— All liabilities can be restructured through federal powers. Allows for Puerto Rican debt to be brought to a sustainable level in a very powerful and sweeping way.
— Creates the position of “Revitalization Coordinator,” appointed by the Governor of Puerto Rico who will be responsible for evaluating and helping guide forward “critical projects” to assist in the revitalization of Puerto Rican infrastructure.
— Allows Puerto Rico’s Governor to lower the island’s minimum wage to $4.25 per hour for a time period not exceeding 5 years.
The legislation represents a major win for Speaker Paul Ryan, who has long supported the legislation specifically and a plan to help Puerto Rico generally, and for Minority Leader Pelosi. Not only did the two leaders manage to pass the bill, the compromise earned a majority in both parties and sailed through the House, 297-127.
PROMESA creates a debt-restructuring process for Puerto Rico, and also establishes a 7-member financial oversight board which has the power to enforce balanced budgets and make difficult spending cuts within the island’s government.
The Senate now needs to take up PROMESA, but lawmakers in that chamber are markedly less enthusiastic about the package than their House colleagues. Senate Energy and Natural Resources Committee Chairman Lisa Murkowski said Thursday that her committee would “probably” consider the Puerto Rico bill, leaving open the possibility that it could move directly to the Senate floor.
Not only do Senators face pressure from their own parties – White House Press Sec. Josh Earnest: “We urge leaders in both parties to build on today’s bipartisan momentum and help Puerto Rico move toward lasting economic prosperity” – but the impending July 1 repayment represents a hard deadline for the bill to become law.
Senate Finance has oversight of PROMESA, and its Chairman, Orrin Hatch, said today that he would support the bill out of obligation to his party: “I think I’m going to have to [support H.R. 5278] but I don’t think it’s the solution.”
Concerns for the Next Steps
Some PROMESA supporters are concerned that Senators will amend the legislation and send it back to the House in an unpassable form. Bob Menendez has hinted at marking changes which would make it harder for the Puerto Rican governor to initiate the minimum wage rollback provision, and would tighten language on pension treatments.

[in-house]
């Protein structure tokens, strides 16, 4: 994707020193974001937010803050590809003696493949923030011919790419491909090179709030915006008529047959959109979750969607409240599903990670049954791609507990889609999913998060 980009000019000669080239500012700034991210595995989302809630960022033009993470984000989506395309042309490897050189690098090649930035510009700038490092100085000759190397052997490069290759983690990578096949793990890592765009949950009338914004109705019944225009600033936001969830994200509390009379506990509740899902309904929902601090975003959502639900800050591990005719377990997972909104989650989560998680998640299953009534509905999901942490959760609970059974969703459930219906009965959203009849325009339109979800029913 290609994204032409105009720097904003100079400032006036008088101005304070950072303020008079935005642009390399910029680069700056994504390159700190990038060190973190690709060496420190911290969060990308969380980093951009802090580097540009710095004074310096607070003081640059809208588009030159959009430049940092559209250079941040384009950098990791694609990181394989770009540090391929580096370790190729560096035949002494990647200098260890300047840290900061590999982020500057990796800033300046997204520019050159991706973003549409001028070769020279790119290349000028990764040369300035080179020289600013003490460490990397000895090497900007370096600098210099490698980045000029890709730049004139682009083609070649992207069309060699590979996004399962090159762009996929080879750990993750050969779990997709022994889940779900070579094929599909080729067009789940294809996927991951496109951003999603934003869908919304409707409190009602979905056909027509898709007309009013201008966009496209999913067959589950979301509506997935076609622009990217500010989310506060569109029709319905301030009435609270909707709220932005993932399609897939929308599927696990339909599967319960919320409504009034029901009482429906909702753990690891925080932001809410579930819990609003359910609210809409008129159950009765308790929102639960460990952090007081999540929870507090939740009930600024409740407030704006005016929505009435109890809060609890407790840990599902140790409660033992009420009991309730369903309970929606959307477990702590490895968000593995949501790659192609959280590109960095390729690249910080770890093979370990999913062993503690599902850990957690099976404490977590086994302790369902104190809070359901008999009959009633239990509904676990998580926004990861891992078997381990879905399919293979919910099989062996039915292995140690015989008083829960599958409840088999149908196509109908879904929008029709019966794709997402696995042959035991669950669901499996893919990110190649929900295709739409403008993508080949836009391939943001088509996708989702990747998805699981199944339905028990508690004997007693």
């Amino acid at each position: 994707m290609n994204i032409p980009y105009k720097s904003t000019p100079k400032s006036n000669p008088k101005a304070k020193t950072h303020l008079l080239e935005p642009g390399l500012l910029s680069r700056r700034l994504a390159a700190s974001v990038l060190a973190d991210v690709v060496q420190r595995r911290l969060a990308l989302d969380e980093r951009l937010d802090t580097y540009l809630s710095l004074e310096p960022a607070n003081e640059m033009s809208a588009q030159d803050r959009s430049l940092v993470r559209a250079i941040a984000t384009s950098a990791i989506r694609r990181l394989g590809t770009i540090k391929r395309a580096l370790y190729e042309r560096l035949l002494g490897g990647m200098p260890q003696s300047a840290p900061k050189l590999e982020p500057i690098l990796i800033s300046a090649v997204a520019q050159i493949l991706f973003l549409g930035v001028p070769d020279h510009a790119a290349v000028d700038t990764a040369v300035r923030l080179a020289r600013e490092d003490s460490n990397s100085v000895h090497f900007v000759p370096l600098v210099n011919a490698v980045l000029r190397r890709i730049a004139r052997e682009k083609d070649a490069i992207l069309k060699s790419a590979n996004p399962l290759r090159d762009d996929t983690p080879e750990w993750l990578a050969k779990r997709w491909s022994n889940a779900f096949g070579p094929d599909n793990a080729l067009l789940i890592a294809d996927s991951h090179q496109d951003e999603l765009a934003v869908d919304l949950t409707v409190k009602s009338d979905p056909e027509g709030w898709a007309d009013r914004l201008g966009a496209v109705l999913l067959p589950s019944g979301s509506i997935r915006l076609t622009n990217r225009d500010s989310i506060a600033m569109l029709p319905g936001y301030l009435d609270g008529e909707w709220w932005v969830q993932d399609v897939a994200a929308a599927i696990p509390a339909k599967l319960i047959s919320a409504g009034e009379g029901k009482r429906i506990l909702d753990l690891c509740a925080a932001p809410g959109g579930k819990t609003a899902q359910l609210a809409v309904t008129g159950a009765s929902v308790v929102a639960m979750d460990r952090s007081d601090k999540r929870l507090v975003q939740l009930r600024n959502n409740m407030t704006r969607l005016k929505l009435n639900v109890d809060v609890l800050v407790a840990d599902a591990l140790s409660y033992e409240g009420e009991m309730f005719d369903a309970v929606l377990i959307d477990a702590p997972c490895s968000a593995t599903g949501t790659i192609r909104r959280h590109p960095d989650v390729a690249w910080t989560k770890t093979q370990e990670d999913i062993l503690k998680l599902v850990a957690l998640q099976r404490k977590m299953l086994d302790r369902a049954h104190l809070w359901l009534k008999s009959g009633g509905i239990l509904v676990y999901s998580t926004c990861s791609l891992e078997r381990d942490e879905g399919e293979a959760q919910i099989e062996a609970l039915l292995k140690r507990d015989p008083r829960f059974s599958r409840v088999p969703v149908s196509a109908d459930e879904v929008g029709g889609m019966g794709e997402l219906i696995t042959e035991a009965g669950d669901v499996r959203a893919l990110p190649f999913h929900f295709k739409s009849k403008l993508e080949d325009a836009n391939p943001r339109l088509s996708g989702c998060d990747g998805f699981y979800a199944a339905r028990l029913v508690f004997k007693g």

Sen. Bernie Sanders has threatened to filibuster the bill if the Senate decides to move it, but sources say the Senate likely has the 60 votes necessary to invoke cloture and limit debate on the bill. The Senator from Vermont also released a competing bill in the Senate to handle Puerto Rico’s crisis – his bill would allow the island to declare bankruptcy, set up an avenue for Federal Reserve cash injections, and set up a “Reconstruction Finance Cooperation” entity.
Considerations for June
The House will be in recess during the last week of June, meaning that any changes to the bill in the Senate, which will then require House approval, will delay PROMESA enactment until early July at least. Additionally, the careful and long lasting negotiations which led to the bill’s current contents indicate that fairly little room exists on either side of PROMESA to retain the bipartisan support that was used to pass PROMESA in the first place.
If the Senate acts in a way that jeopardizes the chances of PROMESA helping Puerto Rico before its July bond payment comes due (which is the only time that PROMESA is really helpful), then the United States will be forced to come to bear against a spreading panic within the municipal bond industry. $800 million of the $2 billion bond payment due July 1 are backed by the “full faith and credit” of Puerto Rico, and a default on those bonds would throw into doubt the security of other American municipal debts.
Policymakers need to come to terms with how far they’re willing to go to voice their displeasure with this legislation – and then square that against the dire consequences that would follow the failure of this legislation.
Majority Leader McConnell may move the bill directly to the Senate floor for a vote to limit opportunities for changes and minimize debate on the package. Most observers predict passage: it’s unlikely that McConnell would announce his plans if he didn’t have a path forward for this bill.